How to Choose the Best Replacement Windows for Your Home

When it comes time to improve the windows in your home, you have several choices. You can replace just the window sash, one of its moveable panels, or the sash and the frame or the entire window.

If the window unit is not too compromised to fix, then it can be worth keeping the existing window and simply making the needed repairs. If, however, the unit is compromised beyond repair, then replacing the entire window is likely in order.

Even if your existing windows are functioning just fine, there are many reasons why you may decide it is worth replacing them. Your reasons, in fact, can be your first determinants in the types of replacement windows best suited for your needs. For example, you may want new windows that are more quiet, less drafty, easier to clean or better curb appeal in your home. The best types of windows to serve each of these objectives may vary. Then, there are some qualities to look for in replacement windows no matter what their main selling point might be.

Window Features to Look For

When looking for the best replacement windows for your home, there are several qualities to look for. You want a window set in a sturdy, solid frame that has reinforced corners. All the window’s hardware and other mechanisms must be as high-quality as the window glass itself. The sashes must be easy to operate and, ideally, tilting, for easiest maintenance and cleaning.

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You also want a window you can install with flashing rather than caulking to help manage water protection. Beyond these factors, the best replacement windows you can buy are truly the best you can afford, says the U.S. Department of Energy. Given an estimated $35 billion in energy-loss yearly occurs through windows, the DOE advises investing in top quality windows.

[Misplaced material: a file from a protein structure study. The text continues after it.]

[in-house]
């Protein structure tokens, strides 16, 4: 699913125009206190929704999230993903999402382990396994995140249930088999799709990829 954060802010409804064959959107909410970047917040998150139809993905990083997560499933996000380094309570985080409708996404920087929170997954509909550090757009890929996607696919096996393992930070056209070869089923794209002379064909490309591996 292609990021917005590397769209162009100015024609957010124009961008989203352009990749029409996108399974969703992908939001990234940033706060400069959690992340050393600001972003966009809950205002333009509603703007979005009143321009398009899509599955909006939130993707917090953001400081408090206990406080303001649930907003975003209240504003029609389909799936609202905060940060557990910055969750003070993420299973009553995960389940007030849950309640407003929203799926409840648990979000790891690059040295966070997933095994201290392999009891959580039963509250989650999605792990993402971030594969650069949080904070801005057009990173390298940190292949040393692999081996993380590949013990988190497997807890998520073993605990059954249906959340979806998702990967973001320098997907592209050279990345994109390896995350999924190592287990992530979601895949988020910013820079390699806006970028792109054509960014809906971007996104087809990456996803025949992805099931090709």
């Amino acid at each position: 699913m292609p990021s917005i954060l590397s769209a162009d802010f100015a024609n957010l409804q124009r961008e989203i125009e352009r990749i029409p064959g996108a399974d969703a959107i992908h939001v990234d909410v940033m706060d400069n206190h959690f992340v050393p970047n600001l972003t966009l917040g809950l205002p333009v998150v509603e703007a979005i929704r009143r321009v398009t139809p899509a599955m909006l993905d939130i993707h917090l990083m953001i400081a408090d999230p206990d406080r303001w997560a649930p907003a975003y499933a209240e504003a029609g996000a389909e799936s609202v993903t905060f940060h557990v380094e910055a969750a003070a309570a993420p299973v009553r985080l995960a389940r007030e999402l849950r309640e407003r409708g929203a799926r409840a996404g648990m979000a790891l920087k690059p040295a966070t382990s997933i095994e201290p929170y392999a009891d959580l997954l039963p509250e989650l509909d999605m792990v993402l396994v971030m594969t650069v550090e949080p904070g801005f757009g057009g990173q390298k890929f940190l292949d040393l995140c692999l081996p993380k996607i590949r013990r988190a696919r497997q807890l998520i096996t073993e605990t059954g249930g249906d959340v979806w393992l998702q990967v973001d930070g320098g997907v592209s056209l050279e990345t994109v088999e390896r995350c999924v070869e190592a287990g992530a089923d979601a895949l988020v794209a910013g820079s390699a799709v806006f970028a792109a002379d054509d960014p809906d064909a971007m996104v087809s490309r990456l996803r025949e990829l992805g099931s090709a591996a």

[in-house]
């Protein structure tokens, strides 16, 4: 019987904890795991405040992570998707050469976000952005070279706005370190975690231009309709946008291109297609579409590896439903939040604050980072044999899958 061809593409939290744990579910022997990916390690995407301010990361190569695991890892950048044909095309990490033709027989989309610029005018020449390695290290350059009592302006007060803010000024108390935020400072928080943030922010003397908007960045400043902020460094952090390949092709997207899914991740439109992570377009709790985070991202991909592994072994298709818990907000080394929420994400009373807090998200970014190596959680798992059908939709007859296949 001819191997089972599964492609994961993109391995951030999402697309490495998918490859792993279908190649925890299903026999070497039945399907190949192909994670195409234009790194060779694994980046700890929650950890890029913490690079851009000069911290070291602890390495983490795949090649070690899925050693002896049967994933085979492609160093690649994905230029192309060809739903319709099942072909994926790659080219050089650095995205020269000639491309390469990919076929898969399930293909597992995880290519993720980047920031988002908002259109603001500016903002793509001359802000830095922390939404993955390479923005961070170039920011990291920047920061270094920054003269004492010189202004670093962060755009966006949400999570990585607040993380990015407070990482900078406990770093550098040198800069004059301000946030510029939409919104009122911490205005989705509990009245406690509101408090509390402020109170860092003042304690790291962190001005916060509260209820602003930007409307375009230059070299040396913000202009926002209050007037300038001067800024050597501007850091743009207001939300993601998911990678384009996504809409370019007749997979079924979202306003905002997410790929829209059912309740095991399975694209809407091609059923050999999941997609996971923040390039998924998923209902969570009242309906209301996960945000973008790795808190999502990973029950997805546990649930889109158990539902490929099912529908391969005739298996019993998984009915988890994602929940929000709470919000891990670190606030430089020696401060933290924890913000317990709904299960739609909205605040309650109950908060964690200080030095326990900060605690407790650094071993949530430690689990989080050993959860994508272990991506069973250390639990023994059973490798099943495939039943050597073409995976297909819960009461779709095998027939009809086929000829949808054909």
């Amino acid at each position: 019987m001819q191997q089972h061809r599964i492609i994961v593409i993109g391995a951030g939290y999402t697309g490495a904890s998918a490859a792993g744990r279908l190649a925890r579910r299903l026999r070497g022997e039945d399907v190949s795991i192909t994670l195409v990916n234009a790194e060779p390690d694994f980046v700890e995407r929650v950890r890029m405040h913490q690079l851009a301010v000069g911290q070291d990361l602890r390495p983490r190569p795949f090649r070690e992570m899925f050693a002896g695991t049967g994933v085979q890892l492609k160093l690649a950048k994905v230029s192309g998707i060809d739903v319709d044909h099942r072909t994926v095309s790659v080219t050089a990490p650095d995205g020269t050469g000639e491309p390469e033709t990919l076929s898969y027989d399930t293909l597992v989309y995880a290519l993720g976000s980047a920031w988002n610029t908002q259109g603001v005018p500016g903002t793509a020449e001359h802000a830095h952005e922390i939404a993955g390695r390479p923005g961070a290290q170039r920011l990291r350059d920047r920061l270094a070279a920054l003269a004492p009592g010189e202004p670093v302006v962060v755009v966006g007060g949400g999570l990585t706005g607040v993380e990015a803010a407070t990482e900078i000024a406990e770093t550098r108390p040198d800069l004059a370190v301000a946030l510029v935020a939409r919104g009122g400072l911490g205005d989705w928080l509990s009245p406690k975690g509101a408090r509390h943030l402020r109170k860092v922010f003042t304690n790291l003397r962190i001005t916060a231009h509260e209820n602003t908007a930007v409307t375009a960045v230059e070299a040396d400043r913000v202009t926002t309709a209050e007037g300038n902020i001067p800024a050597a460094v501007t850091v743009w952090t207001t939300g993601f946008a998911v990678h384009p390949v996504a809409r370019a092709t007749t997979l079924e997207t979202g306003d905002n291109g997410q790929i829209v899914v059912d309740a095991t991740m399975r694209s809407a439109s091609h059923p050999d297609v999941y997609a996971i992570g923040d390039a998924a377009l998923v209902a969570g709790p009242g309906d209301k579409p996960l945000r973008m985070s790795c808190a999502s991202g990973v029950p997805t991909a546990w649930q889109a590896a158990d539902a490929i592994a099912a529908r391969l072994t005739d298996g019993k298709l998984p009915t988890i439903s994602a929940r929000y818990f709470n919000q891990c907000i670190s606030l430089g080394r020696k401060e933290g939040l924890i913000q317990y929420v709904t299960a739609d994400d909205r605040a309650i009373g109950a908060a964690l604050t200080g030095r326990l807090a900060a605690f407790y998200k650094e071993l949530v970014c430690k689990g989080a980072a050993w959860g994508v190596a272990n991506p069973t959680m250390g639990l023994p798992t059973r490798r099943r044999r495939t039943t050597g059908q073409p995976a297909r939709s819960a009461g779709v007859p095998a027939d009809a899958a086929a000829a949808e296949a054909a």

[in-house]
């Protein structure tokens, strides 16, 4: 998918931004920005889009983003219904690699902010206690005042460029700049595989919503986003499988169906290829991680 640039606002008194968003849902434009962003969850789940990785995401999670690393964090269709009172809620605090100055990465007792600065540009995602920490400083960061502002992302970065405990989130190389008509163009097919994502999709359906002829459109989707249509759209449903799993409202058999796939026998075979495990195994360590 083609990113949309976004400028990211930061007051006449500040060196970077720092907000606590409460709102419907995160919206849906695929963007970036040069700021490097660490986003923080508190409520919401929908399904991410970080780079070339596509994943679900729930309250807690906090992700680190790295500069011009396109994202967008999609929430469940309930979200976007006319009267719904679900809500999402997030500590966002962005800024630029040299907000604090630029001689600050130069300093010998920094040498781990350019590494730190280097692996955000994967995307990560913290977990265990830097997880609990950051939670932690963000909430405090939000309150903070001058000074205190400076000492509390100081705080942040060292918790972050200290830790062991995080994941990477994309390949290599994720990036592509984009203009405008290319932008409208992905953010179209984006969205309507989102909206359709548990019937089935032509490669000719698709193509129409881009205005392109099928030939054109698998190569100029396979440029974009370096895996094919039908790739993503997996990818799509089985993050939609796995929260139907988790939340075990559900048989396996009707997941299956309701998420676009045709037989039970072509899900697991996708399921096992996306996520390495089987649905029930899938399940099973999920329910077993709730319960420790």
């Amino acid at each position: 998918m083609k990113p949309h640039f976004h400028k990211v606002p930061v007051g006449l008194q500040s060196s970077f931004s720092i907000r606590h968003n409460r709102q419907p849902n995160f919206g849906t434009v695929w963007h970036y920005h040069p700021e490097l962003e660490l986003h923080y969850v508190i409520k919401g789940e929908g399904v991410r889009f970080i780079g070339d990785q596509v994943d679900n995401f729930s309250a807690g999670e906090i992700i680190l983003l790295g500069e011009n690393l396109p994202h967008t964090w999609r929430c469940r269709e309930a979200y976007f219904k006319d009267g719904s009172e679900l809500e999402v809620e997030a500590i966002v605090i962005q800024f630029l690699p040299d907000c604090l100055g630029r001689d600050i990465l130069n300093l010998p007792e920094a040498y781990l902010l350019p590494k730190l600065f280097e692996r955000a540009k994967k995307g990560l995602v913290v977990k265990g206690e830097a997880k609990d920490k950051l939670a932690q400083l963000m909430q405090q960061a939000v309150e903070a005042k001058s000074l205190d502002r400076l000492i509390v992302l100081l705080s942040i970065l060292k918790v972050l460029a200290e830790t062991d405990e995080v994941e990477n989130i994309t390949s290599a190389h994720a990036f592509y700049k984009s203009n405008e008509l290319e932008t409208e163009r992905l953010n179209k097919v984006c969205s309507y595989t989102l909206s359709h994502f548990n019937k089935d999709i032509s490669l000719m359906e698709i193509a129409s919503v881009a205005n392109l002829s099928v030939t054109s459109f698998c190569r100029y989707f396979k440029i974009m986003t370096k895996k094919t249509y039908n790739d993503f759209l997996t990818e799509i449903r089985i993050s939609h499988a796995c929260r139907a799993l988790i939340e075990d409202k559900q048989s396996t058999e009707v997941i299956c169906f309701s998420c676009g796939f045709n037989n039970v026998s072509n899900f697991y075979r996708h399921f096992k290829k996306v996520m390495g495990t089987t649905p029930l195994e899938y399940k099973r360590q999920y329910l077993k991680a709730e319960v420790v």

Energy-Efficiency

Even if saving money on your energy bills, keeping your house warmer in winter and cooler in summer and cutting down on drafts overall are not your main reasons for replacing your windows, they are still worth considering when choosing new windows. All sizes, types and styles of windows come in energy-efficient models.

Energy-efficient windows, like Energy Star-approved ones, can reduce your energy bills from seven to 15 percent. When evaluating the energy efficiency of various windows, look for the following numbers, found on National Fenestration Rating Council and Energy Star window labels:

  • U-value or U-factor – A measure of how well the window keeps in heat, ranging from 0.20 to 1.20 with the lower the number, the better the heat-retention.
  • Visible transmittance – A measure of the amount of visible light penetrating a window, ranging from zero to one, with a higher number representing more visible light coming through the window.
  • Solar heat gain coefficient – A measure of a window’s ability to block unwanted solar heat, ranging between zero and one with a lower number representing a window better at retaining heat. In cooler climates, you want a higher solar heat gain coefficient, and, in warmer climates, you want a lower one.

Types of Windows

There are several different types of windows to choose from, the most common being casement style windows and double-hung windows. Casement windows hinge on a single side, using a crank to open outward and close back inward. They give an unobstructed view, are more airtight than double-hung windows yet permit ventilation and are simple to clean. They do not, however, support window-mounted air conditioners.